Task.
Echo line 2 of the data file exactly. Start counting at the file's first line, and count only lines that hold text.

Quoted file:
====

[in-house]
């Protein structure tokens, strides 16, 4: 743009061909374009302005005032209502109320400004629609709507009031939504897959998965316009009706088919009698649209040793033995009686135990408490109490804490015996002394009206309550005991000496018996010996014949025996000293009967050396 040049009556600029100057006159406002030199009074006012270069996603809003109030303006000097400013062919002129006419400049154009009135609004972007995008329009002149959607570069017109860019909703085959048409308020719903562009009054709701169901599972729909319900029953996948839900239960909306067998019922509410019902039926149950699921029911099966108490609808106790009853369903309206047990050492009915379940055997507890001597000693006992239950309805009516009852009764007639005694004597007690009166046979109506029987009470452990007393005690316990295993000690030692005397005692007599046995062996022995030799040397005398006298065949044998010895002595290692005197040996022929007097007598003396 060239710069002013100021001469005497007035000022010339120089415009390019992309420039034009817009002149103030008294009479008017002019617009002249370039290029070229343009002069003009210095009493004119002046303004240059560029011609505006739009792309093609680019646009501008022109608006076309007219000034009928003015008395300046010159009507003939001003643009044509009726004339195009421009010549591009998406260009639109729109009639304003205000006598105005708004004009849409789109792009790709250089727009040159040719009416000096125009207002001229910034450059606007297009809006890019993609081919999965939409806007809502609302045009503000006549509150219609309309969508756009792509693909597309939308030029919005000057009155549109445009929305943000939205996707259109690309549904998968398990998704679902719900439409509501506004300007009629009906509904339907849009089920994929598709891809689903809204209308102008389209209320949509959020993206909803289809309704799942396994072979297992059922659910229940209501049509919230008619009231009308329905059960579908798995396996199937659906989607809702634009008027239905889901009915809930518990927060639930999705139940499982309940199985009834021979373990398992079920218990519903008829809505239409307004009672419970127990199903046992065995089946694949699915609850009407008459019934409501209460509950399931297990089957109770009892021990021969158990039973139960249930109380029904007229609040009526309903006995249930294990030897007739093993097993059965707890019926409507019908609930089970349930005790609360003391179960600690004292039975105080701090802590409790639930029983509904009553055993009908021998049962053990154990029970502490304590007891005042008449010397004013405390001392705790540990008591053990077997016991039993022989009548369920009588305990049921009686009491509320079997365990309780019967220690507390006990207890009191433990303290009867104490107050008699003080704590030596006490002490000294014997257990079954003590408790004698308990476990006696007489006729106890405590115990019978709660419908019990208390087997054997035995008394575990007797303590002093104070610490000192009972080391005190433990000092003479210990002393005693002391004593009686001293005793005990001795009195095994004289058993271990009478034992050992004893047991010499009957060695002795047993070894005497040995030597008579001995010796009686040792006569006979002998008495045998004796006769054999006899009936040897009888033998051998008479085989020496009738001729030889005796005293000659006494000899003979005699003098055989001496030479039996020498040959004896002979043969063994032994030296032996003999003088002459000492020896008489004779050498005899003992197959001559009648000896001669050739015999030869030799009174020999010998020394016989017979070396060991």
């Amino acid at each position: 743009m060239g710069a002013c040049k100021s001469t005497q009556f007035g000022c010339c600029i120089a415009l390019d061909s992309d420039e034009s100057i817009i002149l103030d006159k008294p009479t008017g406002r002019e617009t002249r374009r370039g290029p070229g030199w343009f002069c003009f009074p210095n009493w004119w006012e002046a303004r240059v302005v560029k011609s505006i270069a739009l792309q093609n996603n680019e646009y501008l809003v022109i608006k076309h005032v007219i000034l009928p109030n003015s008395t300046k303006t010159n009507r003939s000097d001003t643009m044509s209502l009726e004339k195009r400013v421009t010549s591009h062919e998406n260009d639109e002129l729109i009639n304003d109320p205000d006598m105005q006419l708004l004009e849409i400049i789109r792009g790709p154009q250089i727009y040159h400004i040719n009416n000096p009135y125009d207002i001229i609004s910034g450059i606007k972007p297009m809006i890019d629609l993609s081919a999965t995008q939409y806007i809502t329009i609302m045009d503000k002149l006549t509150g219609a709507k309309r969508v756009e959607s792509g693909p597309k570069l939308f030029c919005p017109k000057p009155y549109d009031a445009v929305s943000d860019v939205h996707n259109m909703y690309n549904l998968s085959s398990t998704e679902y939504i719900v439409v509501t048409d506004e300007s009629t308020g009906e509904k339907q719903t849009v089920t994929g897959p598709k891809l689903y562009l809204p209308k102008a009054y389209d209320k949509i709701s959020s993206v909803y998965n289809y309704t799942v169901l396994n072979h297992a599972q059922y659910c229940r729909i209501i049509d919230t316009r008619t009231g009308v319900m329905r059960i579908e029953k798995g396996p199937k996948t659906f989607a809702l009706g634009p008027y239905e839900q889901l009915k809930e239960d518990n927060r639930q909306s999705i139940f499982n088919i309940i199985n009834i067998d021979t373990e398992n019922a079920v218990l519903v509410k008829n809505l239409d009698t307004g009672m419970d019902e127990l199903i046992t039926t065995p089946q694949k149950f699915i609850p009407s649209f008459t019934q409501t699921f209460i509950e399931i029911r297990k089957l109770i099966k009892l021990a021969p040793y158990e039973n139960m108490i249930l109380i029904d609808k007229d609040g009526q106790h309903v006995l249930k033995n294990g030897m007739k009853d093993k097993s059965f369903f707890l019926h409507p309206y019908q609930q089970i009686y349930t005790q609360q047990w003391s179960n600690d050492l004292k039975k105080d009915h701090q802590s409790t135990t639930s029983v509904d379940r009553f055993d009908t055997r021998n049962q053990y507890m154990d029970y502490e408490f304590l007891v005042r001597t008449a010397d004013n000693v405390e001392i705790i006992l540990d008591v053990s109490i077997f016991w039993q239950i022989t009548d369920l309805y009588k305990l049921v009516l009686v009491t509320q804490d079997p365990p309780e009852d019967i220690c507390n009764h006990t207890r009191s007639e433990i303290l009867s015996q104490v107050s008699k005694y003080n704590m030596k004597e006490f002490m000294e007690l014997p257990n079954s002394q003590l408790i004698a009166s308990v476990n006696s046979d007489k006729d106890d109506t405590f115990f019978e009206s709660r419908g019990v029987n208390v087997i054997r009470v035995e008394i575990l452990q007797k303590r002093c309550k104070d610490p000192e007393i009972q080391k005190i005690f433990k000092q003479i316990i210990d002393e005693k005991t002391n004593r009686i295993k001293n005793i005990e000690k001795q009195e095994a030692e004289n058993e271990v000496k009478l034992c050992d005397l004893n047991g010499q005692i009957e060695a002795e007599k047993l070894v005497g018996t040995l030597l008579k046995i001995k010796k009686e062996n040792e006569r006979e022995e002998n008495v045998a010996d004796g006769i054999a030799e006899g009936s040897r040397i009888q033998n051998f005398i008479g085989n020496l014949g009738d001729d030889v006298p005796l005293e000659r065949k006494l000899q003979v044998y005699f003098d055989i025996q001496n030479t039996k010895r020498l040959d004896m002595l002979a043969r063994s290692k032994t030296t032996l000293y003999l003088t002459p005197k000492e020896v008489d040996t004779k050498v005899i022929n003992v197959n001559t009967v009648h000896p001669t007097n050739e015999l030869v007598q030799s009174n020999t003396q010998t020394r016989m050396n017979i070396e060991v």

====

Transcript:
């Protein structure tokens, strides 16, 4: 743009061909374009302005005032209502109320400004629609709507009031939504897959998965316009009706088919009698649209040793033995009686135990408490109490804490015996002394009206309550005991000496018996010996014949025996000293009967050396 040049009556600029100057006159406002030199009074006012270069996603809003109030303006000097400013062919002129006419400049154009009135609004972007995008329009002149959607570069017109860019909703085959048409308020719903562009009054709701169901599972729909319900029953996948839900239960909306067998019922509410019902039926149950699921029911099966108490609808106790009853369903309206047990050492009915379940055997507890001597000693006992239950309805009516009852009764007639005694004597007690009166046979109506029987009470452990007393005690316990295993000690030692005397005692007599046995062996022995030799040397005398006298065949044998010895002595290692005197040996022929007097007598003396 060239710069002013100021001469005497007035000022010339120089415009390019992309420039034009817009002149103030008294009479008017002019617009002249370039290029070229343009002069003009210095009493004119002046303004240059560029011609505006739009792309093609680019646009501008022109608006076309007219000034009928003015008395300046010159009507003939001003643009044509009726004339195009421009010549591009998406260009639109729109009639304003205000006598105005708004004009849409789109792009790709250089727009040159040719009416000096125009207002001229910034450059606007297009809006890019993609081919999965939409806007809502609302045009503000006549509150219609309309969508756009792509693909597309939308030029919005000057009155549109445009929305943000939205996707259109690309549904998968398990998704679902719900439409509501506004300007009629009906509904339907849009089920994929598709891809689903809204209308102008389209209320949509959020993206909803289809309704799942396994072979297992059922659910229940209501049509919230008619009231009308329905059960579908798995396996199937659906989607809702634009008027239905889901009915809930518990927060639930999705139940499982309940199985009834021979373990398992079920218990519903008829809505239409307004009672419970127990199903046992065995089946694949699915609850009407008459019934409501209460509950399931297990089957109770009892021990021969158990039973139960249930109380029904007229609040009526309903006995249930294990030897007739093993097993059965707890019926409507019908609930089970349930005790609360003391179960600690004292039975105080701090802590409790639930029983509904009553055993009908021998049962053990154990029970502490304590007891005042008449010397004013405390001392705790540990008591053990077997016991039993022989009548369920009588305990049921009686009491509320079997365990309780019967220690507390006990207890009191433990303290009867104490107050008699003080704590030596006490002490000294014997257990079954003590408790004698308990476990006696007489006729106890405590115990019978709660419908019990208390087997054997035995008394575990007797303590002093104070610490000192009972080391005190433990000092003479210990002393005693002391004593009686001293005793005990001795009195095994004289058993271990009478034992050992004893047991010499009957060695002795047993070894005497040995030597008579001995010796009686040792006569006979002998008495045998004796006769054999006899009936040897009888033998051998008479085989020496009738001729030889005796005293000659006494000899003979005699003098055989001496030479039996020498040959004896002979043969063994032994030296032996003999003088002459000492020896008489004779050498005899003992197959001559009648000896001669050739015999030869030799009174020999010998020394016989017979070396060991």